Tony Fernandes, CEO of the $3 billion company which is publicly listed in Malaysia, told TechCrunch that he is analyzing the potential to hold an ICO that would raise money by introducing its own cryptocurrency.
“We have two things that are very interesting which will have relevance to ICOs, one is our loyalty card where we have [loyalty program] BIG Points, and I think those BigPoints can be easily transferred to the blockchain,” Fernandes said on the sidelines of Money2020 in Singapore.
“We have a product that can be a currency in Big Loyalty, [and] we’re building a payment platform so the two can marry quite nicely. We have an ecosystem that enables you to use that currency, there’s no point having a currency that can’t be used,” he added.
Fernandes has built a reputation as a businessman who is prepared to take risks and chase new ideas. AirAsia pioneered the low-cost airline model in Southeast Asia, where it claims some 65 million registered customers, and Fernandes himself owns English football club QPR and once founded a Formula One team.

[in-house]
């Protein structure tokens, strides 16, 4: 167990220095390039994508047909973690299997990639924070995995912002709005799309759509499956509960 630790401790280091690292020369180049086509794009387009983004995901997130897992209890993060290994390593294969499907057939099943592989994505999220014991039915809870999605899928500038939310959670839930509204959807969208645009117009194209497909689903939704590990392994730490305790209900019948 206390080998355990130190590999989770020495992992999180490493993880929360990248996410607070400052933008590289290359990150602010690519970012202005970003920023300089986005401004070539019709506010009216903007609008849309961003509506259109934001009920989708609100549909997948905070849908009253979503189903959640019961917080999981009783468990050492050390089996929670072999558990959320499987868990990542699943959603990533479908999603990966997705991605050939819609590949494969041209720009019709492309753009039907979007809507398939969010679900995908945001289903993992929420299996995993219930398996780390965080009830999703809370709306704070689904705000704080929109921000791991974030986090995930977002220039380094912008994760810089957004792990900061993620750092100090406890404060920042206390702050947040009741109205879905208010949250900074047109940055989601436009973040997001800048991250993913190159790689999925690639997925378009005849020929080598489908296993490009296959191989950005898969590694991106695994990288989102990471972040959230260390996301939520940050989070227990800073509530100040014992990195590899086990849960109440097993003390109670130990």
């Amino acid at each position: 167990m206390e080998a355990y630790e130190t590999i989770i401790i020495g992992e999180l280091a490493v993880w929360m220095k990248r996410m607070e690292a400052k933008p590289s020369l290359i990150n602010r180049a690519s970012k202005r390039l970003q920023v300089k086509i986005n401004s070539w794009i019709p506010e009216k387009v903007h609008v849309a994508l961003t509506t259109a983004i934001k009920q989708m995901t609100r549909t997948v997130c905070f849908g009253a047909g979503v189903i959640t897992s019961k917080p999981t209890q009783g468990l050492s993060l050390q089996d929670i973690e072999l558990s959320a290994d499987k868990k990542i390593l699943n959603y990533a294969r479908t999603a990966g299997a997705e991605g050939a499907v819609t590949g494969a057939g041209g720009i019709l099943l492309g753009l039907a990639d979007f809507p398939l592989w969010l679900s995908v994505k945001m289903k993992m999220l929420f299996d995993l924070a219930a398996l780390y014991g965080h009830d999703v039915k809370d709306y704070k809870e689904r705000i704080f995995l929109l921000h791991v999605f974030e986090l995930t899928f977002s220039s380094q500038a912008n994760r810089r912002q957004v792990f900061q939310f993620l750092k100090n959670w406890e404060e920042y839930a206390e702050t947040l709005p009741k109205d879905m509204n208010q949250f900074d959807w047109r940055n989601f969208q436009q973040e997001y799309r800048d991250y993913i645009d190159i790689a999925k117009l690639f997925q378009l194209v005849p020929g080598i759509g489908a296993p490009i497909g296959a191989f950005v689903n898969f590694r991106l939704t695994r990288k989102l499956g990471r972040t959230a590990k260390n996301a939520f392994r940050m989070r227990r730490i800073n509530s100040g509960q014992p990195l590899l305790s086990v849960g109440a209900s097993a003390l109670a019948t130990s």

ICOs generated more than $6 billion for startups last year, with Southeast Asia, and Singapore in particular, emerging as a particular hub. To date, however, most ICO have been undertaken by young companies, if it did opt for an ICO, AirAsia would be the most established — and highest-valued — consumer business to take that route.
Messaging app Telegram is a notable example, however. Earlier this month, the company closed an initial $850 million in funding as part of an ICO that could bring in as much as $2 billion in total.
At this point, it is not clear how much AirAsia might raise in an ICO.
Fernandes’ newest strategy for AirAsia is to move into financial services as it aims to grow to 100 million customers. Beyond a proposed payment platform that would make its cabins ‘cash-less,’ the Fernandes announced this week that it will look into offering loans and insurance services to its users with the aim of helping SMEs and entrepreneurs…